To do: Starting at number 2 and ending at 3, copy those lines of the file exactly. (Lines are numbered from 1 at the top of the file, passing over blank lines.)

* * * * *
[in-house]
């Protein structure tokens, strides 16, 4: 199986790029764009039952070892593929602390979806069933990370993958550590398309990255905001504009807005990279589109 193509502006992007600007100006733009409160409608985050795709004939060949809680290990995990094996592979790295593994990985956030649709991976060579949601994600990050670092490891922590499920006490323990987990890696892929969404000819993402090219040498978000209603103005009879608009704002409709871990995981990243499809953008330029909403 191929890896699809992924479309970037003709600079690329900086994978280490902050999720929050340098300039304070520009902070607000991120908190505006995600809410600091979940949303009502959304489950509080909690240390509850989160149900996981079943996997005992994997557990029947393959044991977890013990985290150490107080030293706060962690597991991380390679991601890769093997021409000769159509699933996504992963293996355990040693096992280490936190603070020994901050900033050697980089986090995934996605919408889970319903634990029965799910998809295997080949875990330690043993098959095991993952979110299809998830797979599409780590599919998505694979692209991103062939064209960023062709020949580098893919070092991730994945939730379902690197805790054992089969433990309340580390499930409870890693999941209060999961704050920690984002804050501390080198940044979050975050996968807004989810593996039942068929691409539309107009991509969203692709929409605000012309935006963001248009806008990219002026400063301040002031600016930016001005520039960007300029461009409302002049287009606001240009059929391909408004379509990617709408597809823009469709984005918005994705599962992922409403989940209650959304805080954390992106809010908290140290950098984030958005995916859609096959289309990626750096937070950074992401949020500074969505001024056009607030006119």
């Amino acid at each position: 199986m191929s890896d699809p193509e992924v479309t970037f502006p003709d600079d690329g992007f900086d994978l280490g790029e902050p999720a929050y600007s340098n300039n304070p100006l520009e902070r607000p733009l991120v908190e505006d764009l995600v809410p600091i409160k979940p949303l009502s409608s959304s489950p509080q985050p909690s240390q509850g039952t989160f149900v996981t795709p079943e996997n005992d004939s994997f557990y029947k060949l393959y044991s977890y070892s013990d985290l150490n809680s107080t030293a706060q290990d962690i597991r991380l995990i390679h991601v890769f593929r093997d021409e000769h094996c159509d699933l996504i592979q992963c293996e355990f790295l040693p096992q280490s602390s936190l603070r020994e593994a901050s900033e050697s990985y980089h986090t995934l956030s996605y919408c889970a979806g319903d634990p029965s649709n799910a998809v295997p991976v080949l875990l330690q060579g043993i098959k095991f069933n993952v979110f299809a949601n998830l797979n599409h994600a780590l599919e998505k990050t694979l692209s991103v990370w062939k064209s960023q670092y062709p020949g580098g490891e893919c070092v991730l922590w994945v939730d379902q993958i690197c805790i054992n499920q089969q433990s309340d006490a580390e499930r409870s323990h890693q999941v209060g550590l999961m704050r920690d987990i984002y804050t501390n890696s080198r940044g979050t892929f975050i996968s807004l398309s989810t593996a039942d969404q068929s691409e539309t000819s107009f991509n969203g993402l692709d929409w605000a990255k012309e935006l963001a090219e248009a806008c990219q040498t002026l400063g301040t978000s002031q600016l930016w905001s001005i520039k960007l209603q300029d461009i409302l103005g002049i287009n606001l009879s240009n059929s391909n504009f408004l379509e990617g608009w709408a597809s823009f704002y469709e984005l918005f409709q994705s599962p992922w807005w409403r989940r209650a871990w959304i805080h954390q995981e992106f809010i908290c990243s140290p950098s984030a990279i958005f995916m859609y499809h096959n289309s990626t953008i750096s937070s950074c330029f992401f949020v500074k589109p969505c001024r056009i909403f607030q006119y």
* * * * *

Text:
């Protein structure tokens, strides 16, 4: 199986790029764009039952070892593929602390979806069933990370993958550590398309990255905001504009807005990279589109 193509502006992007600007100006733009409160409608985050795709004939060949809680290990995990094996592979790295593994990985956030649709991976060579949601994600990050670092490891922590499920006490323990987990890696892929969404000819993402090219040498978000209603103005009879608009704002409709871990995981990243499809953008330029909403 191929890896699809992924479309970037003709600079690329900086994978280490902050999720929050340098300039304070520009902070607000991120908190505006995600809410600091979940949303009502959304489950509080909690240390509850989160149900996981079943996997005992994997557990029947393959044991977890013990985290150490107080030293706060962690597991991380390679991601890769093997021409000769159509699933996504992963293996355990040693096992280490936190603070020994901050900033050697980089986090995934996605919408889970319903634990029965799910998809295997080949875990330690043993098959095991993952979110299809998830797979599409780590599919998505694979692209991103062939064209960023062709020949580098893919070092991730994945939730379902690197805790054992089969433990309340580390499930409870890693999941209060999961704050920690984002804050501390080198940044979050975050996968807004989810593996039942068929691409539309107009991509969203692709929409605000012309935006963001248009806008990219002026400063301040002031600016930016001005520039960007300029461009409302002049287009606001240009059929391909408004379509990617709408597809823009469709984005918005994705599962992922409403989940209650959304805080954390992106809010908290140290950098984030958005995916859609096959289309990626750096937070950074992401949020500074969505001024056009607030006119």
């Amino acid at each position: 199986m191929s890896d699809p193509e992924v479309t970037f502006p003709d600079d690329g992007f900086d994978l280490g790029e902050p999720a929050y600007s340098n300039n304070p100006l520009e902070r607000p733009l991120v908190e505006d764009l995600v809410p600091i409160k979940p949303l009502s409608s959304s489950p509080q985050p909690s240390q509850g039952t989160f149900v996981t795709p079943e996997n005992d004939s994997f557990y029947k060949l393959y044991s977890y070892s013990d985290l150490n809680s107080t030293a706060q290990d962690i597991r991380l995990i390679h991601v890769f593929r093997d021409e000769h094996c159509d699933l996504i592979q992963c293996e355990f790295l040693p096992q280490s602390s936190l603070r020994e593994a901050s900033e050697s990985y980089h986090t995934l956030s996605y919408c889970a979806g319903d634990p029965s649709n799910a998809v295997p991976v080949l875990l330690q060579g043993i098959k095991f069933n993952v979110f299809a949601n998830l797979n599409h994600a780590l599919e998505k990050t694979l692209s991103v990370w062939k064209s960023q670092y062709p020949g580098g490891e893919c070092v991730l922590w994945v939730d379902q993958i690197c805790i054992n499920q089969q433990s309340d006490a580390e499930r409870s323990h890693q999941v209060g550590l999961m704050r920690d987990i984002y804050t501390n890696s080198r940044g979050t892929f975050i996968s807004l398309s989810t593996a039942d969404q068929s691409e539309t000819s107009f991509n969203g993402l692709d929409w605000a990255k012309e935006l963001a090219e248009a806008c990219q040498t002026l400063g301040t978000s002031q600016l930016w905001s001005i520039k960007l209603q300029d461009i409302l103005g002049i287009n606001l009879s240009n059929s391909n504009f408004l379509e990617g608009w709408a597809s823009f704002y469709e984005l918005f409709q994705s599962p992922w807005w409403r989940r209650a871990w959304i805080h954390q995981e992106f809010i908290c990243s140290p950098s984030a990279i958005f995916m859609y499809h096959n289309s990626t953008i750096s937070s950074c330029f992401f949020v500074k589109p969505c001024r056009i909403f607030q006119y």